At that point I knew that the fight for Zephyr’s life was over. We had done everything humanly possible to help her, and many, many people had been praying for God to intervene on her behalf. He chose to answer differently than we hoped and prayed. I continued to stroke Zephyr and talk to her, telling her that when she got over the bridge she should look for Alizée and Cider and Ditey, and especially Precious and Peekaboo and Tiger. I told her to have a good reunion with Precious and Peekaboo and to tell them I love them. I told her over and over what a wonderful dog she is and how much I love her . . . and then she didn’t take the next breath.
Herb and Kara were on their way and just missed telling Zephyr goodbye. We brought her home, and Herb dug a grave near the top of the hill looking out over the farm, the spot where Zephyr has so often sat beside me while I took pictures of beautiful sunsets, the spot where I took a whole series of photos of her romping with Misty. I can see her grave from the kitchen window and from my desk. I still can’t believe she’s there and not sleeping on the rug behind me, snorting her funny little snore. I keep looking up at the front door expecting to see her waiting there politely to be noticed and let in.
Zephyr leaped into our lives with the special joy that was always hers. She loved to play with water. She was Hero and Misty’s chew toy, wrestling happily with them even though she could never win. She loved to play with Charis and Kol and could always be found under their seats at the table. When Eden visited here for the first time, Zephyr stayed as close to her as she could get. She loved chasing her ball or bone or a stick–anything that anyone would throw for her as long as they would keep doing it. She was the only one of our dogs who never chased the cats, even in fun, and they rewarded her by hanging out with her.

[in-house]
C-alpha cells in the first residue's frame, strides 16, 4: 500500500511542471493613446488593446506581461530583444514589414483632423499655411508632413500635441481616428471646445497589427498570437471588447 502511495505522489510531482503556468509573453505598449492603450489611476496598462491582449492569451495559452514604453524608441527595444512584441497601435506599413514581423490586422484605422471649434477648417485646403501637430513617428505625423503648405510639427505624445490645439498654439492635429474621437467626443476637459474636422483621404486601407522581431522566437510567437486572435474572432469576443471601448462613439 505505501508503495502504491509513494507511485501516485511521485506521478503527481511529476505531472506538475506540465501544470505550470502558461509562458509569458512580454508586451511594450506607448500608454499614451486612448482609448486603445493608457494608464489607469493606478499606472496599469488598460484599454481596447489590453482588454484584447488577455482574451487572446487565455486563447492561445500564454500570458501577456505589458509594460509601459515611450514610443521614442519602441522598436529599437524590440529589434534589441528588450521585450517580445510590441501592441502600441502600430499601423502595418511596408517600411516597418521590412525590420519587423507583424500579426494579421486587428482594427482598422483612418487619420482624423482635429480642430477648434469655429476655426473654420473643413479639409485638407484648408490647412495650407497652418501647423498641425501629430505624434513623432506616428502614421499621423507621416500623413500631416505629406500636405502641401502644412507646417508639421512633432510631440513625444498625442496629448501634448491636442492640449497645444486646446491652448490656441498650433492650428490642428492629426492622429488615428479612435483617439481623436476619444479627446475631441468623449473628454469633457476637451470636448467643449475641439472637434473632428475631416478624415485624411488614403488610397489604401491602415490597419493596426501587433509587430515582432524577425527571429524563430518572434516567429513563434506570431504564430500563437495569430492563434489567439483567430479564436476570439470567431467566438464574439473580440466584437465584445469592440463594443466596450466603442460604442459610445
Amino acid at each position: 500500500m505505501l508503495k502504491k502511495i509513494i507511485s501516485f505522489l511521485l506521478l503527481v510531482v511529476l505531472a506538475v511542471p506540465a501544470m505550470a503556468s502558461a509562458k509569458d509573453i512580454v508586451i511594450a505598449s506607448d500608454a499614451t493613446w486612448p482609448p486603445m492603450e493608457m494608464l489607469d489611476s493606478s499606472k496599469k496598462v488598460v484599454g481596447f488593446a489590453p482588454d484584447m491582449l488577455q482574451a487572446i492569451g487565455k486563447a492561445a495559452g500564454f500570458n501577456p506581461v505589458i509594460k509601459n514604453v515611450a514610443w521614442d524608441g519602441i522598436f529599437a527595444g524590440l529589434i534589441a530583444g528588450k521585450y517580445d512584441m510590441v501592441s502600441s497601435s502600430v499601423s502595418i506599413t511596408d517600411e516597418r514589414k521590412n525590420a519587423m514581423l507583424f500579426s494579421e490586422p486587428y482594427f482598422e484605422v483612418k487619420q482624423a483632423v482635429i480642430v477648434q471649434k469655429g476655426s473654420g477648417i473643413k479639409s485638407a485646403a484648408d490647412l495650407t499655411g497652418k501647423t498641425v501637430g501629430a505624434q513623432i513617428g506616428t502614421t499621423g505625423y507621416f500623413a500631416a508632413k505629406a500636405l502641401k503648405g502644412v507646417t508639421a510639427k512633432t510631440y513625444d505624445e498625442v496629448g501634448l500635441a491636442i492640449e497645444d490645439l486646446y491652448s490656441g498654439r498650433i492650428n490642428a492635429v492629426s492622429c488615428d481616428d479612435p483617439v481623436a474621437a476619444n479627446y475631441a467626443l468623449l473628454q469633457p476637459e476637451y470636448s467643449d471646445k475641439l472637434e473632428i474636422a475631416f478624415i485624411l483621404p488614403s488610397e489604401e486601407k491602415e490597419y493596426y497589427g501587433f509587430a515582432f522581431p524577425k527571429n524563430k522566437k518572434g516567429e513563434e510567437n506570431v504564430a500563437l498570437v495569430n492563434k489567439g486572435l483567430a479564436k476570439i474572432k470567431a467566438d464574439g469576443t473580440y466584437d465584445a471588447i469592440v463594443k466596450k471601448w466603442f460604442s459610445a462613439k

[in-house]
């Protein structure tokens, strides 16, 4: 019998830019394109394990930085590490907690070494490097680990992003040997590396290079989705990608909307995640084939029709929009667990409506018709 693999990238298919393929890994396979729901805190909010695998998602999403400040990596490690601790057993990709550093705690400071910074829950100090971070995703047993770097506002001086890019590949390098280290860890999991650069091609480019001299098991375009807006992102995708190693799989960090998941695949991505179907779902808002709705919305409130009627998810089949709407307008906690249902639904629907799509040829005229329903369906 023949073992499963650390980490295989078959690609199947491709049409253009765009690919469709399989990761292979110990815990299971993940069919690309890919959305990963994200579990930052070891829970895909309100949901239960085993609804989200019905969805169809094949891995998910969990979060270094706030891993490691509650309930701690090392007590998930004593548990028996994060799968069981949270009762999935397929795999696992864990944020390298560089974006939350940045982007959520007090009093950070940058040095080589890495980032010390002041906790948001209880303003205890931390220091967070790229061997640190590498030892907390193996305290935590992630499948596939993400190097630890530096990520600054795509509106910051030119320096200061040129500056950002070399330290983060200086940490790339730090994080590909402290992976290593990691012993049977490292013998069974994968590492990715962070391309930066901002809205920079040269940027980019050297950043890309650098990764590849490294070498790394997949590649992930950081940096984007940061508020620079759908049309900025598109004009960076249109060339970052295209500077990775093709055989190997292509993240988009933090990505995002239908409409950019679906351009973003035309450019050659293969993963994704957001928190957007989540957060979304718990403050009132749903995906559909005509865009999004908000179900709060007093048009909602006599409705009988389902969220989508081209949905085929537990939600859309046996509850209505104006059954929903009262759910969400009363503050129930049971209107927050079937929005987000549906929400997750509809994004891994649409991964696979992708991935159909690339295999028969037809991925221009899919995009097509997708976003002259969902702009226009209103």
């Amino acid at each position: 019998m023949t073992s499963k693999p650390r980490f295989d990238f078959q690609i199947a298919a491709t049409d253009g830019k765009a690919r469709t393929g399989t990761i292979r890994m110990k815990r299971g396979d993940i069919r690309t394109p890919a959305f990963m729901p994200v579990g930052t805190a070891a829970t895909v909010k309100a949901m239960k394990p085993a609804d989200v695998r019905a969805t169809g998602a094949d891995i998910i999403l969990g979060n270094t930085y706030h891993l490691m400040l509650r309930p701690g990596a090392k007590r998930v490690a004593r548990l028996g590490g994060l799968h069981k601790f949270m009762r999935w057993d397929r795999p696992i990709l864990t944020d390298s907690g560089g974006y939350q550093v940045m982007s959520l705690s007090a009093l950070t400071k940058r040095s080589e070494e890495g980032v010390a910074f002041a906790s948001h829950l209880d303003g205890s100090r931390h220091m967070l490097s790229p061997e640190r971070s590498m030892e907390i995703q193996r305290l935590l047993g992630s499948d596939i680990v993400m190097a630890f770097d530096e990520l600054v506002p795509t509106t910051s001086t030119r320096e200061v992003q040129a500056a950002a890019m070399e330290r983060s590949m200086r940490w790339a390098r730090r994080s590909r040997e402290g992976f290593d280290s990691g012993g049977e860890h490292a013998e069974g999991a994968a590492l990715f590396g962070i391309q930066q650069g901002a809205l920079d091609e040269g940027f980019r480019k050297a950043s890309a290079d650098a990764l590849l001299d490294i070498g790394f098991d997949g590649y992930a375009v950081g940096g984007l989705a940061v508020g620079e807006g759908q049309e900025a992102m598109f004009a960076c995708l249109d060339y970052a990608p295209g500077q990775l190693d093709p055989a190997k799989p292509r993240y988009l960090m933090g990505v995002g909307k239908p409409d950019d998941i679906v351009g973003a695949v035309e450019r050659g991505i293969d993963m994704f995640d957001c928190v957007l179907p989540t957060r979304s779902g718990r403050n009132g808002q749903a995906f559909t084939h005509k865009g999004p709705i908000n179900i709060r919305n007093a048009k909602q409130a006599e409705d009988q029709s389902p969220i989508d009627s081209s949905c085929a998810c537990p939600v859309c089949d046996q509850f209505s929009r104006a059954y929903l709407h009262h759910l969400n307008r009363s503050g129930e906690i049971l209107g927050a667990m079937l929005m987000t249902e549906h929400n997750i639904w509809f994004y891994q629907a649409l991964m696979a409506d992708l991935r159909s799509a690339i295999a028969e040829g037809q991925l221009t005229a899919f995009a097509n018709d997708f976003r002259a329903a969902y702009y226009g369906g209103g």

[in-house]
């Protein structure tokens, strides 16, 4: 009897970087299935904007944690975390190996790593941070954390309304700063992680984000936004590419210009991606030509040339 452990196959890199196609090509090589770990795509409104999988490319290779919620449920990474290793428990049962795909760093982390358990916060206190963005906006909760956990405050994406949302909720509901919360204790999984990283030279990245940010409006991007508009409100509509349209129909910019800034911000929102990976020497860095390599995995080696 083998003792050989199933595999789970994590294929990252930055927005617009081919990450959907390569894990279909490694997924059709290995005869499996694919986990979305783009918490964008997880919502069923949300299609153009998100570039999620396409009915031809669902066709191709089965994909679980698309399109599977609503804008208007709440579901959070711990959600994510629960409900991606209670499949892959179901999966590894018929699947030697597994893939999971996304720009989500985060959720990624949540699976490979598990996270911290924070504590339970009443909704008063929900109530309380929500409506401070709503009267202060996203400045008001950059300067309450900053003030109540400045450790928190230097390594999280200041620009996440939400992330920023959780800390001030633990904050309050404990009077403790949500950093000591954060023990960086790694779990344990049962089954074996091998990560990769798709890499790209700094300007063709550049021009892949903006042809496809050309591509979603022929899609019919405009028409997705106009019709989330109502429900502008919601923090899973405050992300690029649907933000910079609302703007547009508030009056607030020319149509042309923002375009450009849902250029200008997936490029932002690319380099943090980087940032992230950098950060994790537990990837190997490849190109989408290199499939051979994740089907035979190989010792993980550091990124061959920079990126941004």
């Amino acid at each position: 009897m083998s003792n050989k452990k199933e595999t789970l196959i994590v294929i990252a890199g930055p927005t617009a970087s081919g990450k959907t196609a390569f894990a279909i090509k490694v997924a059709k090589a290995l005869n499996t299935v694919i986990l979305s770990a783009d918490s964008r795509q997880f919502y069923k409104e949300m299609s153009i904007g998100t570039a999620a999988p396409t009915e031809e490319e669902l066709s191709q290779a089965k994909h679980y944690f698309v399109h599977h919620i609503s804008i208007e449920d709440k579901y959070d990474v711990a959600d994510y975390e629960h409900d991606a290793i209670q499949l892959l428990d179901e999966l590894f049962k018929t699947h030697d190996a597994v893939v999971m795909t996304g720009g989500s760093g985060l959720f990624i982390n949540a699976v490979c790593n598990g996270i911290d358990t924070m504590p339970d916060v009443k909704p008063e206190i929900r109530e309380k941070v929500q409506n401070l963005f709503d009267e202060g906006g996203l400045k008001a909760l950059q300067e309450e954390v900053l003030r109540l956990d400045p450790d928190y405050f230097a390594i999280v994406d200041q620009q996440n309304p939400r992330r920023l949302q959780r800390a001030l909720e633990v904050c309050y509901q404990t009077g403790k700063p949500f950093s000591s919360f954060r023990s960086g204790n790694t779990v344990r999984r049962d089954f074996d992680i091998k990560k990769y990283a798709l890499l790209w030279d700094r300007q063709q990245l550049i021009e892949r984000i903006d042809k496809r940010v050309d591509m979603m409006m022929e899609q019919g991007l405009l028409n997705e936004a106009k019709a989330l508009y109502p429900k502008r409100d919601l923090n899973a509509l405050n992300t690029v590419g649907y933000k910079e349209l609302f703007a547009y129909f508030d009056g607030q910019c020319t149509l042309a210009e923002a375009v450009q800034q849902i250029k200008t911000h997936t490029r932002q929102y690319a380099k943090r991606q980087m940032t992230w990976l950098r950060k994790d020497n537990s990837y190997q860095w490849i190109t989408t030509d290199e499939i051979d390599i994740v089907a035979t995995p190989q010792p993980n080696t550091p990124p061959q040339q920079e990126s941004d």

Zephyr didn’t like to ride in the car, but she did love to go to Leahaven. There, as here, she was the Queen of her domain.
Our son Jim (who is not a fan of dogs) said that Zephyr was the perfect dog for kids. She was! She was always gentle, with newly-hatched chicks and with the grandkids. I never had to worry whether she might nip or growl. Once before I could get there, one of the kids accidentally yanked out a clump of her hair –and Zephyr laid there without even moving away, without even a wince. She adored the children!
I told Jim in response to his comment that Zephyr was the perfect dog for children: “Yes, she was! She was the perfect dog!” Of course, she had her little quirks–like hating the vacuum so much she had to be put outside when I vacuumed. We called the list of noisy things Zephyr barked at “Zephyr’s Rules,”and we laughed about them (most of the time). We marveled when she learned the word “chill,” which could even make her stop barking at the vacuum! I used to tell people that Zephyr “walked on water.” It was a joke based on one cold winter when she walked on the frozen pond, but it was really quite apt. Zephyr was a dog in a million.
I’m very grateful to all those who prayed for Zephyr during her brief illness, and for the many who have written and called to offer their sympathy. Please don’t be shocked if I break down in tears; it’s going to take a long time before I’m all cried out, but your love and hugs really do help. I know that dogs don’t live near long enough, but I thought I’d have many more years with my Zephie. I don’t know why, but in God’s plan she raced into my life and out again too soon, and she’s taken a huge chunk of my heart with her.
We talk about the Rainbow Bridge. I don’t really know where our beloved pets go when they die, but I do know that God is good and that heaven, as Herb puts it, will not be the absence of everything good on earth. And so I hope that some day I’ll see Zephie come running to meet me and that I can hug her again and stroke her silky fur and smooth my hand over her face and eyes the way she loved. And then I’ll throw her favorite ball for her for about a thousand years. Until then, I told her before she left, you find Precious and Peekaboo and Tiger, and look up Alizée and Cider and Ditey, even though you didn’t know them, and they will all keep you company until I come.
Goodbye, my darling Zephyr. I love you.